NASD July Sanctions

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Wall Street’s Dirty Little Secrets:  Uncovered and analyzed at<?:namespace prefix = o ns = "urn:schemas-microsoft-com:office:office" />
<?:namespace prefix = st1 ns = "urn:schemas-microsoft-com:office:smarttags" />New York, New YorkJuly 28, 2005
Every month Wall Street’s regulators issue disciplinary decisions that fine and suspend stockbrokers and their firms --- but many of the more interesting stories get buried among the sheer volume of cases.  Nationally-known regulatory lawyer Bill Singer analyzes the securities industry’s docket and provides insight and provocative commentary.  Here are some of the more unusual NASD items Bill uncovers at this month:
If the Court Doesn’t Accept a Guilty Plea, Do You Have to Disclose It?

  • An NASD Hearing Panel bars a broker for failing to disclose both a 1998 misdemeanor charge of “retail fraud,” and his guilty plea to same.  However, on appeal, the NASD National Adjudicatory Council reduces the sanction to a $5,000 fine and 1 year suspension. Was this an honest misunderstanding or a willful failure? You read the case and see if you find the answer so simple. (Zdzieblowski)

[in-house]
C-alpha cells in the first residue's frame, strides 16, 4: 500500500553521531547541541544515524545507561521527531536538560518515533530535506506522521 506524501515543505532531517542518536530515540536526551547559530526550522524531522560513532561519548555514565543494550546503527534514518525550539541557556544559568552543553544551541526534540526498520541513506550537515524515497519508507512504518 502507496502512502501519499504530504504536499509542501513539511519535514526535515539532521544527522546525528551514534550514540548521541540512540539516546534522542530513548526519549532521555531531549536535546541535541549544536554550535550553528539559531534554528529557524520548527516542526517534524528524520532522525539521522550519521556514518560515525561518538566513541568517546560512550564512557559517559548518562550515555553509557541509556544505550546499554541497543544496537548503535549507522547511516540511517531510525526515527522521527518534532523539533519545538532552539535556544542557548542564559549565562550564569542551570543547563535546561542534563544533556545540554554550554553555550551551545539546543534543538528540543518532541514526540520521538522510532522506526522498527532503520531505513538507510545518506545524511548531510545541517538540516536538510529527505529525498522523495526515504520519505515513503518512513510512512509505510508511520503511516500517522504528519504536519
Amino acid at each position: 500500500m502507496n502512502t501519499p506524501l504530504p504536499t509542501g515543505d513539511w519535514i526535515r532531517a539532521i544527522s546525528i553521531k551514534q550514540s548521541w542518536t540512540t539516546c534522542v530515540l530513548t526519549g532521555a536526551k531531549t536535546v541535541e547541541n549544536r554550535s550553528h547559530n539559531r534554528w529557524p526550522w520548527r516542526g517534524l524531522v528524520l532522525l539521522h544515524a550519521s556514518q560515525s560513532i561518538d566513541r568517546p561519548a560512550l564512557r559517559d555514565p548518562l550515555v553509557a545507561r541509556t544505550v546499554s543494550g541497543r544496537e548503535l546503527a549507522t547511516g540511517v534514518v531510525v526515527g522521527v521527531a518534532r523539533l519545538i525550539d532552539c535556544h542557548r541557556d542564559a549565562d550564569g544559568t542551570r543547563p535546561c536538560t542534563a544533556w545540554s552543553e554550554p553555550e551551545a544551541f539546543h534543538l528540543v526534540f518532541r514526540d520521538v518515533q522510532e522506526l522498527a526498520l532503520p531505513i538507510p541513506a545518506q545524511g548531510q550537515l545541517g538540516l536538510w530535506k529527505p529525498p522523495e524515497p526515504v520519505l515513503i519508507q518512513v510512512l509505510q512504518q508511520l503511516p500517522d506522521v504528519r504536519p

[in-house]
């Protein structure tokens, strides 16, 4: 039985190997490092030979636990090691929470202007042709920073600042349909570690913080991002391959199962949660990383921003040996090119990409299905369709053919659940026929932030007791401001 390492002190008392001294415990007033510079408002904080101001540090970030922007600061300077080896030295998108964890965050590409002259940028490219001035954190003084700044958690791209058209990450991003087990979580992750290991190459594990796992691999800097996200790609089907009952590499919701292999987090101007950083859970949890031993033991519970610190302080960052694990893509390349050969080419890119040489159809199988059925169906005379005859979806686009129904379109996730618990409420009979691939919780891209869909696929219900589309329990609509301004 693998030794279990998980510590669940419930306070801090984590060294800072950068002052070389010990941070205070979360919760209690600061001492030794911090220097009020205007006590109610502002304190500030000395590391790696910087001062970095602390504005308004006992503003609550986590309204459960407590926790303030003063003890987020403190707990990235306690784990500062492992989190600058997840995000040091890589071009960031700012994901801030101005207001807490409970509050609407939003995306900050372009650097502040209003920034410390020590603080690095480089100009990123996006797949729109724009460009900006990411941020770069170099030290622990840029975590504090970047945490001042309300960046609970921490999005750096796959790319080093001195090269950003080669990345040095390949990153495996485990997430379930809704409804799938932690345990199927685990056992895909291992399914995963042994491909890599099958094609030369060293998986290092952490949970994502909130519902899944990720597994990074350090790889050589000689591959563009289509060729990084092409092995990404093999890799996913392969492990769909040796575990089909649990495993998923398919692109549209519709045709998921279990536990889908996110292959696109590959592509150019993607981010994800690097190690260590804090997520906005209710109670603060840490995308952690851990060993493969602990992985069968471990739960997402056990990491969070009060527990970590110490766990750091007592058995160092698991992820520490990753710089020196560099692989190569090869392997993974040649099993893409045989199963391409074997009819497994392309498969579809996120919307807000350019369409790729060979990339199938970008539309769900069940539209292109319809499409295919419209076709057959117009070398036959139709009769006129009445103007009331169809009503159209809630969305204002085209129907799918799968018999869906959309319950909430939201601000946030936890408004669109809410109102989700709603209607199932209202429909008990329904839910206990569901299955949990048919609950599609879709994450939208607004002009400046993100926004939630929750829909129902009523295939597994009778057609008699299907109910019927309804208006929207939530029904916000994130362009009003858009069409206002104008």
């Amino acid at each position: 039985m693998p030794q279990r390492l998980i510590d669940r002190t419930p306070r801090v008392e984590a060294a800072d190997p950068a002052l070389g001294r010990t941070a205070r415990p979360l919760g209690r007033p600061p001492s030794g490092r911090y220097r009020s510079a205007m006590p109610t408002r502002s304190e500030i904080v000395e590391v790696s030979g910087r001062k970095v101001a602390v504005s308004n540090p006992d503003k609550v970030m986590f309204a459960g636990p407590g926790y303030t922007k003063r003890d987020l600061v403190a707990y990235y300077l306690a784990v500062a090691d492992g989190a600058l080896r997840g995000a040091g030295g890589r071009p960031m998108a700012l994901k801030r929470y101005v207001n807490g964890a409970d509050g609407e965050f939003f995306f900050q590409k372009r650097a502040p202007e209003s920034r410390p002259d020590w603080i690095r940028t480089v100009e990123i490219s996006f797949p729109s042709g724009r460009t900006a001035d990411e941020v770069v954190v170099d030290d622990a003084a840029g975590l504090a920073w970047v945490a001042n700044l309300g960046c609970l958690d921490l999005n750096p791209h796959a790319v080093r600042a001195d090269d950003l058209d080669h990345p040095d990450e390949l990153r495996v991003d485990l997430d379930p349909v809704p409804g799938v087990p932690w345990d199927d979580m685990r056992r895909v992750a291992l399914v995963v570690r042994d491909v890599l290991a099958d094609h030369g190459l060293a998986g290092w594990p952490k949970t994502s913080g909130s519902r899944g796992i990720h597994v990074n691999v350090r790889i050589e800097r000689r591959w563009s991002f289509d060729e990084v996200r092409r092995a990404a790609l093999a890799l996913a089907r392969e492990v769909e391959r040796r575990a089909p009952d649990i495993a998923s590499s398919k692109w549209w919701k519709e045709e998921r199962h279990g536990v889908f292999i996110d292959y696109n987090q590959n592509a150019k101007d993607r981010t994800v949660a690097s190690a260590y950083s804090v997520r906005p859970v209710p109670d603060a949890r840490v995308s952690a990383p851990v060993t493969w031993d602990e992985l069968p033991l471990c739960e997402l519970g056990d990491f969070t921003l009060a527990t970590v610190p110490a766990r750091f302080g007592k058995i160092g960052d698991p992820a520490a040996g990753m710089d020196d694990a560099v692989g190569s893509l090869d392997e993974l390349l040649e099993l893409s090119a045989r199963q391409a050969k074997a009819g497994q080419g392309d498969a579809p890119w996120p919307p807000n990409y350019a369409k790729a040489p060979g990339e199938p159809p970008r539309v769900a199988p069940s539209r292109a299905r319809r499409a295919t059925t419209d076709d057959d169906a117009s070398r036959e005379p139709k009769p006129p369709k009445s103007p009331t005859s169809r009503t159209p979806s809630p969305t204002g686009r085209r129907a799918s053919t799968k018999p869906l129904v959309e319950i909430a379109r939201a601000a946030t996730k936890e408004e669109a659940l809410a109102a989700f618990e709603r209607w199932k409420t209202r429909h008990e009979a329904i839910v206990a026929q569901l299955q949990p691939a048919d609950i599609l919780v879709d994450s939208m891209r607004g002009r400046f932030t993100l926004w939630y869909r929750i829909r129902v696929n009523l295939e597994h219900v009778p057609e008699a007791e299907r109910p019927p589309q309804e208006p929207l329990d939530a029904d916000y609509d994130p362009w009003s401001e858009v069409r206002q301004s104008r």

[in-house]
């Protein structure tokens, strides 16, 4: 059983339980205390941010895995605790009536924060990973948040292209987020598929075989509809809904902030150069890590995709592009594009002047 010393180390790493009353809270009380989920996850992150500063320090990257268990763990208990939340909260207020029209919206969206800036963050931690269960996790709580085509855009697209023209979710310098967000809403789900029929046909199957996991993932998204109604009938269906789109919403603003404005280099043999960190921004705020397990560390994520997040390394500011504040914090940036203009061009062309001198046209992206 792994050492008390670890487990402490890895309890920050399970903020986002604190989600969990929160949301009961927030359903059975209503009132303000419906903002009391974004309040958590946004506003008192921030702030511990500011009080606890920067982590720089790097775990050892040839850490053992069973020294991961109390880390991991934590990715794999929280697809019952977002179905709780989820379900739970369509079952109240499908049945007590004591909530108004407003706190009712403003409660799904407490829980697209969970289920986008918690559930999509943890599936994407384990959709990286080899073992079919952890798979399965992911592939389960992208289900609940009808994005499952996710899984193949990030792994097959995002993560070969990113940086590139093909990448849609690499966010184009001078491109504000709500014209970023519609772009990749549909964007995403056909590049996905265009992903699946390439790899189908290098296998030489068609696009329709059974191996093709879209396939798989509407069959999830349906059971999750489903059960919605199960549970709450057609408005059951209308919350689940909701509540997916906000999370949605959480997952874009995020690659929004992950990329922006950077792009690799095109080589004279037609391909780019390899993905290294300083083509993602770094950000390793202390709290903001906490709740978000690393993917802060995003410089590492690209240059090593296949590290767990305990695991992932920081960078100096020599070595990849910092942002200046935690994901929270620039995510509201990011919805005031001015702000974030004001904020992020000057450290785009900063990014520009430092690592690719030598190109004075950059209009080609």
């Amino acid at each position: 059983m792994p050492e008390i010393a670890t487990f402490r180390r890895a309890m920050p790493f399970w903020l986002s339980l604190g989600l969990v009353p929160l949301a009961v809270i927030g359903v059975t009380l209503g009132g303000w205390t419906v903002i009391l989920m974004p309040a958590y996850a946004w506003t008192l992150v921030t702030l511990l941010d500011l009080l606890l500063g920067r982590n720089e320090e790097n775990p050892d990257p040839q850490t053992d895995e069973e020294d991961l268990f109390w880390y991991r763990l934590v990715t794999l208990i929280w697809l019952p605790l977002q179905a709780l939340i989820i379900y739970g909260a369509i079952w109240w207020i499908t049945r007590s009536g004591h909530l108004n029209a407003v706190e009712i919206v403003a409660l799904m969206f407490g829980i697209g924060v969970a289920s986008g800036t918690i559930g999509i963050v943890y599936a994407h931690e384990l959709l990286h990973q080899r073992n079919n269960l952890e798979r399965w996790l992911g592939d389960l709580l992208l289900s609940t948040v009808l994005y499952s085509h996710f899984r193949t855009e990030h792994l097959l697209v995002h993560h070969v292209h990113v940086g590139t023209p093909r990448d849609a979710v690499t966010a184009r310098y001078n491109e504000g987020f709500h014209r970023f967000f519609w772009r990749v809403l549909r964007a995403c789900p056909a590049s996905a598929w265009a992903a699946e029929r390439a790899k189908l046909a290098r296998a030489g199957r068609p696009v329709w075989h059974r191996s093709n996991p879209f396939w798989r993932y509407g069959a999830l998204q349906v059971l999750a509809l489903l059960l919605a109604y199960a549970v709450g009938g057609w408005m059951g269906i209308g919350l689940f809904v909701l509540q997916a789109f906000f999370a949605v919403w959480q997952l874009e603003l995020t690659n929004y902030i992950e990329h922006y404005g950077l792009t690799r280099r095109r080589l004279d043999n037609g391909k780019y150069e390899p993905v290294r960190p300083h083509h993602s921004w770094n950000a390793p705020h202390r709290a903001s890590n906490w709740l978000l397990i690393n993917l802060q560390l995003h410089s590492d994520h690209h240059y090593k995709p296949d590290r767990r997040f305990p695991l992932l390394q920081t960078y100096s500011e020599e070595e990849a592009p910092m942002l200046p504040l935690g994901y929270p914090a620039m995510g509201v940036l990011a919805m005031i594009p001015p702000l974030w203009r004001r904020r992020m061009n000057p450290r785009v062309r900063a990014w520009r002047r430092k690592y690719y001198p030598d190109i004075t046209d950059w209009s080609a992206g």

Cut and Paste

  • Did you hear the one about the broker who cut and pasted customer signatures onto forms?    (Sibaja)

Equal Administration of Justice?

  • NASD fashioned a tough sanction for a firm with several violations, of which research report improprieties were among them.  The firm is prevented from providing research service for two years.    Hmmn . . . has the NASD slammed the major BDs in similar fashion?  Why not? (The Lugano Group). is a leading securities-industry legal/regulatory website.  The content is published by Bill Singer, a veteran Wall Street regulatory lawyer who represents both the industry and the public. 

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